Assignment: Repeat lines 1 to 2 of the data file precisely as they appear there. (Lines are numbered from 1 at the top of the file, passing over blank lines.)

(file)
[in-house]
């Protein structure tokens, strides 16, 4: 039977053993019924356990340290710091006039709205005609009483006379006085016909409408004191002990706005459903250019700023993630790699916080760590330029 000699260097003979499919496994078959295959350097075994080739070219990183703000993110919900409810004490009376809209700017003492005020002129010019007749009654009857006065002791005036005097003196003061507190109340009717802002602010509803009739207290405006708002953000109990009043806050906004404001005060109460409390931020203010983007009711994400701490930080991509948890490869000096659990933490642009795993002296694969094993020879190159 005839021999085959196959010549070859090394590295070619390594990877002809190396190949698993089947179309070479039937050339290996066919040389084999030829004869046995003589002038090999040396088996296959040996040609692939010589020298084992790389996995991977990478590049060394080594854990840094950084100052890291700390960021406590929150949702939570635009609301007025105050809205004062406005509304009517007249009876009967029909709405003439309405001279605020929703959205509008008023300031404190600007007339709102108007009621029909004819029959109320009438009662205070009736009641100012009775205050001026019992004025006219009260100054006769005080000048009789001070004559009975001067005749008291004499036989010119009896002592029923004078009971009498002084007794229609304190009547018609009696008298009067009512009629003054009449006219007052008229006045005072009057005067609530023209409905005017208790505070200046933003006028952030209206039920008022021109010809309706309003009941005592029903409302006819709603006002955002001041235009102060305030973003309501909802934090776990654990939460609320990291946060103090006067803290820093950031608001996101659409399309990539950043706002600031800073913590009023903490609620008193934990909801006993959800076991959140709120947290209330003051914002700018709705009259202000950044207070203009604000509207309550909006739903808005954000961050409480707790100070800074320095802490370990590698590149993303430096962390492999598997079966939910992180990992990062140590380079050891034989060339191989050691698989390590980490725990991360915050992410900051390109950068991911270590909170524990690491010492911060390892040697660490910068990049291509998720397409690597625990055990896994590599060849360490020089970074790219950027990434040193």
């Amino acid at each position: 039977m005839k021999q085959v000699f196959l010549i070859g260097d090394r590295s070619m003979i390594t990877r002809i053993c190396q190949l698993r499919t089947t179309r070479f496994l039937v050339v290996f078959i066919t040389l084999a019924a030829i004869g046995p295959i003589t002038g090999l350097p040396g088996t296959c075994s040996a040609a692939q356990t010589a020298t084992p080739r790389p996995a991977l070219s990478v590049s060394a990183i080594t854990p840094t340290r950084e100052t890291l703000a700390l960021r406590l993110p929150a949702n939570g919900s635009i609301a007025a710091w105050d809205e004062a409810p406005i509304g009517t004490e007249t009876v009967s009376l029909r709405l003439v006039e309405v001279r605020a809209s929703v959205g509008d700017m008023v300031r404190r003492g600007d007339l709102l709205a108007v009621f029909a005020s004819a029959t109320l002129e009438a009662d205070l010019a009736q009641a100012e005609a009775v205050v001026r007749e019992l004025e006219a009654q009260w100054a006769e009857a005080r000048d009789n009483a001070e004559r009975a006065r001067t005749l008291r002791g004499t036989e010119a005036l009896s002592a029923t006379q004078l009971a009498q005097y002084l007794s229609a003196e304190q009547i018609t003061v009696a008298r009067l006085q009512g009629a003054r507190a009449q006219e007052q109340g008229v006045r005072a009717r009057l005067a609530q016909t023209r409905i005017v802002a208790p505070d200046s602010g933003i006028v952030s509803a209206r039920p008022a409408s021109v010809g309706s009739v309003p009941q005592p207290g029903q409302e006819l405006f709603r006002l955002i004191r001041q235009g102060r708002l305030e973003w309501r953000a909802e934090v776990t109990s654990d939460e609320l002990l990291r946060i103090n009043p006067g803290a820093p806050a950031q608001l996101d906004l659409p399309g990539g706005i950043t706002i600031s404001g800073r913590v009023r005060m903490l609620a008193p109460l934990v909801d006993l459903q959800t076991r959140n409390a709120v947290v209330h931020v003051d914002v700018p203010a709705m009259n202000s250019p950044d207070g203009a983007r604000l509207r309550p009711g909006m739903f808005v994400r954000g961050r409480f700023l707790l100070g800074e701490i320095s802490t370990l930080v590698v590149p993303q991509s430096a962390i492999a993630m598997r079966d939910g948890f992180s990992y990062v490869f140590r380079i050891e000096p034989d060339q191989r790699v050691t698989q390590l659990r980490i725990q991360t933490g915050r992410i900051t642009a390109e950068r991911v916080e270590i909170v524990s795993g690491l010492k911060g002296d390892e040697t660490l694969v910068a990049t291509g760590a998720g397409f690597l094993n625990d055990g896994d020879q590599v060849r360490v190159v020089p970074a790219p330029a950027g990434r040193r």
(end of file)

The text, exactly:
[in-house]
């Protein structure tokens, strides 16, 4: 039977053993019924356990340290710091006039709205005609009483006379006085016909409408004191002990706005459903250019700023993630790699916080760590330029 000699260097003979499919496994078959295959350097075994080739070219990183703000993110919900409810004490009376809209700017003492005020002129010019007749009654009857006065002791005036005097003196003061507190109340009717802002602010509803009739207290405006708002953000109990009043806050906004404001005060109460409390931020203010983007009711994400701490930080991509948890490869000096659990933490642009795993002296694969094993020879190159 005839021999085959196959010549070859090394590295070619390594990877002809190396190949698993089947179309070479039937050339290996066919040389084999030829004869046995003589002038090999040396088996296959040996040609692939010589020298084992790389996995991977990478590049060394080594854990840094950084100052890291700390960021406590929150949702939570635009609301007025105050809205004062406005509304009517007249009876009967029909709405003439309405001279605020929703959205509008008023300031404190600007007339709102108007009621029909004819029959109320009438009662205070009736009641100012009775205050001026019992004025006219009260100054006769005080000048009789001070004559009975001067005749008291004499036989010119009896002592029923004078009971009498002084007794229609304190009547018609009696008298009067009512009629003054009449006219007052008229006045005072009057005067609530023209409905005017208790505070200046933003006028952030209206039920008022021109010809309706309003009941005592029903409302006819709603006002955002001041235009102060305030973003309501909802934090776990654990939460609320990291946060103090006067803290820093950031608001996101659409399309990539950043706002600031800073913590009023903490609620008193934990909801006993959800076991959140709120947290209330003051914002700018709705009259202000950044207070203009604000509207309550909006739903808005954000961050409480707790100070800074320095802490370990590698590149993303430096962390492999598997079966939910992180990992990062140590380079050891034989060339191989050691698989390590980490725990991360915050992410900051390109950068991911270590909170524990690491010492911060390892040697660490910068990049291509998720397409690597625990055990896994590599060849360490020089970074790219950027990434040193």